a) 12 mo lease w/ 2 12mo extensions

  b) 1st & last month's rent 

8. Have T/B fill out option  agreement  w/ attorney 

   a) write a check  to attorney for 1/2 the assignment  fee

  b) give the T/B 7 days  to get a property  inspection 

   c) if all is good T/B is to write another  check  to attorney  for the remaining  half of option fee

9. Register  T/B with rentreporters.com so their  rent payments  are reported  to the crew bureaus.

10. Register  T/B in  FICO repair  program  like Creditteam.com to increase  score

11. Get seller to sign lease release form

12. Get seller to sign option release form 

13. Assign new lease to seller

14. Assign  new option to seller

Out line seems okay, but I have no idea what is contained in your forms. Just ensure you're not financing anything, good to see involvement with your attorney! Happy New Year :)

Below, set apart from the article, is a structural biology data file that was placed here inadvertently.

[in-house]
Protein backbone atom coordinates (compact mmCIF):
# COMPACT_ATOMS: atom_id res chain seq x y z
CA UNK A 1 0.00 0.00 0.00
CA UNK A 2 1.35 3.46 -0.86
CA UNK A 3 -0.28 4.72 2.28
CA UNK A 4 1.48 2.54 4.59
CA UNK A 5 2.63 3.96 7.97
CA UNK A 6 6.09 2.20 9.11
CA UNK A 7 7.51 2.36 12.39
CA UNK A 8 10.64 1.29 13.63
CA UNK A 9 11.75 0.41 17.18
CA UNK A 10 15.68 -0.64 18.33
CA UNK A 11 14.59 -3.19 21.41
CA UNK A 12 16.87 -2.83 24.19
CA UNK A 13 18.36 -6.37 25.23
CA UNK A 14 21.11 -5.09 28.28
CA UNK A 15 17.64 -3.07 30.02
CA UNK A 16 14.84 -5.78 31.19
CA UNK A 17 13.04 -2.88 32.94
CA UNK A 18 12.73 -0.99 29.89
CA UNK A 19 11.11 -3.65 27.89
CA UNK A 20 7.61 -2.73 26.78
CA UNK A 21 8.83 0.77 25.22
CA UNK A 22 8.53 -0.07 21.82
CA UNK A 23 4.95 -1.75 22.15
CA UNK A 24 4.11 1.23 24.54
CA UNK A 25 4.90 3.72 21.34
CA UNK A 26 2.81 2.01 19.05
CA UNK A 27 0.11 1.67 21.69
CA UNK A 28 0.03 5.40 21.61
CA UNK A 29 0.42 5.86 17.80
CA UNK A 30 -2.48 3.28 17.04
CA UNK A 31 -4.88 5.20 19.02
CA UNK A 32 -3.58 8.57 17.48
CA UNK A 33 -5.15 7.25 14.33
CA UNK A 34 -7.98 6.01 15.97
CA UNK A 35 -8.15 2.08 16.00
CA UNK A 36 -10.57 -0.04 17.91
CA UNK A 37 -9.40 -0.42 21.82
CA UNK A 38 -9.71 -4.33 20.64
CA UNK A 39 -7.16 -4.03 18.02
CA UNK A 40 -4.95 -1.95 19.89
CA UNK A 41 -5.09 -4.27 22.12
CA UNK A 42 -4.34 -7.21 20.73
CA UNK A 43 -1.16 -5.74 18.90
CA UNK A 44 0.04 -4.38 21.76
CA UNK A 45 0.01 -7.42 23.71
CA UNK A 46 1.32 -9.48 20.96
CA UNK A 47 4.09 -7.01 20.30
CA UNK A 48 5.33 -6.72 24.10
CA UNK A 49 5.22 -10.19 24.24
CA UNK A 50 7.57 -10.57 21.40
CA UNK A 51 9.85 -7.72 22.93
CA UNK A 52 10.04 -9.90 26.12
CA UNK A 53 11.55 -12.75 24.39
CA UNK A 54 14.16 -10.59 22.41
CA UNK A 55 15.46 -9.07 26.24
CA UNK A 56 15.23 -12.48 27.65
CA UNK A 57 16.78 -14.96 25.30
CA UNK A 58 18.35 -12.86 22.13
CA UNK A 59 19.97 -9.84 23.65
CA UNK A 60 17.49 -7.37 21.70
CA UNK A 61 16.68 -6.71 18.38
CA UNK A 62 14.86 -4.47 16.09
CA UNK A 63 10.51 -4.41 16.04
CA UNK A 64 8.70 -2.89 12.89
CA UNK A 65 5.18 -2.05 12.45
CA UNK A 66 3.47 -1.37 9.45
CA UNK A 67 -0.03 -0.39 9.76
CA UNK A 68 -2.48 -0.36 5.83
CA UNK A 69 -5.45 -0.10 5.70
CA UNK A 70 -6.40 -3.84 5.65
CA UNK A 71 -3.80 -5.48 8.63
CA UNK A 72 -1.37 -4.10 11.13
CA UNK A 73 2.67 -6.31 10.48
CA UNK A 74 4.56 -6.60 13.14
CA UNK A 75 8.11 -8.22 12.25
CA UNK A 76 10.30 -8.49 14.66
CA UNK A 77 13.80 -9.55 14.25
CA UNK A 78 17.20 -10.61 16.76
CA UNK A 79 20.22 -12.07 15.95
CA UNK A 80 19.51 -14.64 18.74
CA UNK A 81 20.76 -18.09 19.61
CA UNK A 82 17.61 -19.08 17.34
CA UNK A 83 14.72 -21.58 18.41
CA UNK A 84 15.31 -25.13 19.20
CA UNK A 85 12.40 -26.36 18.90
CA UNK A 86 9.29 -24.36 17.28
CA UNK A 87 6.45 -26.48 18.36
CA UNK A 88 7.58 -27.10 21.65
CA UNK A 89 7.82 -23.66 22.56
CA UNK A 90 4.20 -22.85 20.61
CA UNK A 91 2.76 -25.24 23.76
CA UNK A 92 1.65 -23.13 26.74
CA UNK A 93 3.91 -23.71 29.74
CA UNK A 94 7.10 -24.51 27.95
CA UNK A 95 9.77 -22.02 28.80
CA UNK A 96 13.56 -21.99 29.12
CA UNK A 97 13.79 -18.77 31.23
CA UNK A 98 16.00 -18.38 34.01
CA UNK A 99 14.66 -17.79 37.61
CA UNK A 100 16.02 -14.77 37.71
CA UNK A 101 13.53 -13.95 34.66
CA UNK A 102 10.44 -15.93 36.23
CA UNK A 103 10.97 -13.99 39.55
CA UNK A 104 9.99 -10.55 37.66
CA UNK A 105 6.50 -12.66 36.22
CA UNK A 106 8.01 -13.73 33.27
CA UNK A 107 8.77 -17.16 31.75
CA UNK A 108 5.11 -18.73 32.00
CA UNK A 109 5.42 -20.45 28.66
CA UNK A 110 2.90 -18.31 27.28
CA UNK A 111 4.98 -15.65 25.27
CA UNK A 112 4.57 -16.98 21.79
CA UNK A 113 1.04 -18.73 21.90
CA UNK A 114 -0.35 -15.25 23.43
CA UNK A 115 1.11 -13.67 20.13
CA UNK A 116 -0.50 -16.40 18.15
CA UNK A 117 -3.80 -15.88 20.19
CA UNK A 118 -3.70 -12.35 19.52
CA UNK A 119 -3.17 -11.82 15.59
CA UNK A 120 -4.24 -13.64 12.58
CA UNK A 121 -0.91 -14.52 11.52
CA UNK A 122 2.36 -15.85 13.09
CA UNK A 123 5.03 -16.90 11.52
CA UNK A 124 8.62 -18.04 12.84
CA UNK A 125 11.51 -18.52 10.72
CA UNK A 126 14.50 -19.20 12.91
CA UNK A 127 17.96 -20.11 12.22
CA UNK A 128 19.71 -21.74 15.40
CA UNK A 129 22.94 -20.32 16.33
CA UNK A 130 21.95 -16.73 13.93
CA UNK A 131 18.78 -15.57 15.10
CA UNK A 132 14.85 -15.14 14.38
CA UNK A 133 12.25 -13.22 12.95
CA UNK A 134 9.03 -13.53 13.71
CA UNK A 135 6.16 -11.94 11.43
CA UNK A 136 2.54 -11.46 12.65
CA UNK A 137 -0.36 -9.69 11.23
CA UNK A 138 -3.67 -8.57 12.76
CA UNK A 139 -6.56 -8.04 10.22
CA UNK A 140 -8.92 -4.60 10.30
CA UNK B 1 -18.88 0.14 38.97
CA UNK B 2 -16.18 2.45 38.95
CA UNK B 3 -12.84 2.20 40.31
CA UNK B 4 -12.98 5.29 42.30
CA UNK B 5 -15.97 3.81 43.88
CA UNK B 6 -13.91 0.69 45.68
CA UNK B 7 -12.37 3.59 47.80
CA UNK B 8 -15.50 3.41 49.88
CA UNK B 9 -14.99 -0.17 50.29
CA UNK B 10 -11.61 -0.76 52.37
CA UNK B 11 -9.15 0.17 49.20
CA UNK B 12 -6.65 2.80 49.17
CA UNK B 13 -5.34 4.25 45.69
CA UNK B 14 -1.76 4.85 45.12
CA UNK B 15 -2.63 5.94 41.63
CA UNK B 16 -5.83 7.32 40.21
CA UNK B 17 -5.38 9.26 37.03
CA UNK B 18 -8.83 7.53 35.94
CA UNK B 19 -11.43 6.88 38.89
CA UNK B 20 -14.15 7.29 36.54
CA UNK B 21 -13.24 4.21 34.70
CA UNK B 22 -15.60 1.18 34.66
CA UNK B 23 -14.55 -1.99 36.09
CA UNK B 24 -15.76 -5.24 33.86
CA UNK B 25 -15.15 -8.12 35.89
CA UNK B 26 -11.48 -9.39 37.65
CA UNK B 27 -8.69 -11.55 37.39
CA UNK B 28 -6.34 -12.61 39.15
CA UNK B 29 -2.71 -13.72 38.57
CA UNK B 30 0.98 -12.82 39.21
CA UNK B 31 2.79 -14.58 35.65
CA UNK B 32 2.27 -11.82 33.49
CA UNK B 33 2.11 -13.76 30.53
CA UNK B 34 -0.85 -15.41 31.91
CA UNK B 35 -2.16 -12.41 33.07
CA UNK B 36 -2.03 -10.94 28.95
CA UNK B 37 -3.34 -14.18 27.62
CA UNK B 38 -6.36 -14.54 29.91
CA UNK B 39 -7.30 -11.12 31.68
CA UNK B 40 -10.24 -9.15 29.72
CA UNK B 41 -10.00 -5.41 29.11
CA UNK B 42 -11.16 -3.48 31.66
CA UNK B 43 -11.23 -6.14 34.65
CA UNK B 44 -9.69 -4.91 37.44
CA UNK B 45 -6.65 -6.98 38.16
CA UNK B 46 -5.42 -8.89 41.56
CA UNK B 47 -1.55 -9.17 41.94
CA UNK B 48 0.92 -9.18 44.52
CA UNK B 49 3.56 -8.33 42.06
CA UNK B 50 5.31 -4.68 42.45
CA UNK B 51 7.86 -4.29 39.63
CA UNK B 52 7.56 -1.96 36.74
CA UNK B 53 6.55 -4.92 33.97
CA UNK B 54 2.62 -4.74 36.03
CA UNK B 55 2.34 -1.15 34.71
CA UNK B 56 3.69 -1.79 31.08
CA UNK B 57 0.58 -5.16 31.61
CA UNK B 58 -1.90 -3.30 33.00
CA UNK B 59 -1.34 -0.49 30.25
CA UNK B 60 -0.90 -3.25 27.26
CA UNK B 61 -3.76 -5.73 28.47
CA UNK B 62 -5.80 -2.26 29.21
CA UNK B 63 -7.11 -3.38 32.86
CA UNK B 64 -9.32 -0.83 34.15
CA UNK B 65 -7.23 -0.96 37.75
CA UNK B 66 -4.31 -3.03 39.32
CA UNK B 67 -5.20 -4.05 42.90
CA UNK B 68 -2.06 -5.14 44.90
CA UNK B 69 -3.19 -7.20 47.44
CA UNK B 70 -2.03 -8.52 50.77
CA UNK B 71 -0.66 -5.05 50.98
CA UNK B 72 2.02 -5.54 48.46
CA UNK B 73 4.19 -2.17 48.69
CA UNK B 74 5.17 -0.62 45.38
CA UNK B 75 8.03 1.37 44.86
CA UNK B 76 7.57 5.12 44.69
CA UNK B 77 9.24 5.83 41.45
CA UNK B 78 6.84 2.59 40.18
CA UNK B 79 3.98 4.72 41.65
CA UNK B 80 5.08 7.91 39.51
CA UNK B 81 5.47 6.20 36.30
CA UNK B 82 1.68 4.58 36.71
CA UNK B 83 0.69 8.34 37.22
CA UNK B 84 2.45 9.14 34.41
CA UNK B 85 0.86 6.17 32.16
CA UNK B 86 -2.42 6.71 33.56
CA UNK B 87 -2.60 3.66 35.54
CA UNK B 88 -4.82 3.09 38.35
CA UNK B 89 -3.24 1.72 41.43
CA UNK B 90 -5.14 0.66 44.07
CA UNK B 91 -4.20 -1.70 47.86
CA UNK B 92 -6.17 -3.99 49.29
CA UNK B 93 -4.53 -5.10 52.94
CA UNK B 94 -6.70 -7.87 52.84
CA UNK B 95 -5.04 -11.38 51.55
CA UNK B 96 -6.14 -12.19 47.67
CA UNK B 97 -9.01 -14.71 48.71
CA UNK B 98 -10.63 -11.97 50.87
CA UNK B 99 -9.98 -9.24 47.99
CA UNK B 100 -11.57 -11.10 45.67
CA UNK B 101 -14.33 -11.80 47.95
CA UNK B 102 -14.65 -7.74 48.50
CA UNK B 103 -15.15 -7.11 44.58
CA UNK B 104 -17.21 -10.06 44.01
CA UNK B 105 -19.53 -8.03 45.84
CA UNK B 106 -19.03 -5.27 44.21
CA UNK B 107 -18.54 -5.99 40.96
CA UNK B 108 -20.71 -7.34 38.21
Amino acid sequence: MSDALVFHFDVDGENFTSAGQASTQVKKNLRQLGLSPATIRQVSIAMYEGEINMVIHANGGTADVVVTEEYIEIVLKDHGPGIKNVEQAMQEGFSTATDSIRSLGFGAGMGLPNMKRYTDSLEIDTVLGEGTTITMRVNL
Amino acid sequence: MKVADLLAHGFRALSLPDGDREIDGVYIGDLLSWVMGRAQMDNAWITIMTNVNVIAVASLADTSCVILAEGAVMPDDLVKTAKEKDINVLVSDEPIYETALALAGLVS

@Jeremy T and @Bill G. Happy New Year  to you both & may you both have a prosperous 2015!

@Jeremy T  we definitely  gotta link up soon.

@Bill G. 1) If I or my Seller L/O to a T/B & charge Fair Market Rent w/ no rental credit towards purchase will we be safe?

             2) Is there any safety  benefit to setting  up the Lease 1st then in a month or 2 setting  up the Option-to-purchase agreement? 

*safe meaning, safe from being accused of financing a deal.

3) So if I Assign the L/O deal between the seller & buyer, will I be held liable if it's interpreted as financing a deal?

I would  really  appreciate  some guidance  from @Brian Gibbons  & @John Jackson .

I'm busy w family but will look at this on the 2nd.